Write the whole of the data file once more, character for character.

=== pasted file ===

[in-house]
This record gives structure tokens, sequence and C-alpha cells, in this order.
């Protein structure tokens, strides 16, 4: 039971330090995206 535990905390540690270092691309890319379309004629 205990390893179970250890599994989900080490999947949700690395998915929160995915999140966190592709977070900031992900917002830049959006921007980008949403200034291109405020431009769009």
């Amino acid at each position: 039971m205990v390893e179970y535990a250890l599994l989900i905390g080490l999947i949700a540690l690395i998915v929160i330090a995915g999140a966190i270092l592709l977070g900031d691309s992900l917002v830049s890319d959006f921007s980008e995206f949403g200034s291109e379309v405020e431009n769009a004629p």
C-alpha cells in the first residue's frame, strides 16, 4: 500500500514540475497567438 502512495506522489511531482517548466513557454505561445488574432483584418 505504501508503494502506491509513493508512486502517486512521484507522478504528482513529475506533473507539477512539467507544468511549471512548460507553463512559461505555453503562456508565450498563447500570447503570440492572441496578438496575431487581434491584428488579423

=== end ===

[in-house]
This record gives structure tokens, sequence and C-alpha cells, in this order.
């Protein structure tokens, strides 16, 4: 039971330090995206 535990905390540690270092691309890319379309004629 205990390893179970250890599994989900080490999947949700690395998915929160995915999140966190592709977070900031992900917002830049959006921007980008949403200034291109405020431009769009």
């Amino acid at each position: 039971m205990v390893e179970y535990a250890l599994l989900i905390g080490l999947i949700a540690l690395i998915v929160i330090a995915g999140a966190i270092l592709l977070g900031d691309s992900l917002v830049s890319d959006f921007s980008e995206f949403g200034s291109e379309v405020e431009n769009a004629p």
C-alpha cells in the first residue's frame, strides 16, 4: 500500500514540475497567438 502512495506522489511531482517548466513557454505561445488574432483584418 505504501508503494502506491509513493508512486502517486512521484507522478504528482513529475506533473507539477512539467507544468511549471512548460507553463512559461505555453503562456508565450498563447500570447503570440492572441496578438496575431487581434491584428488579423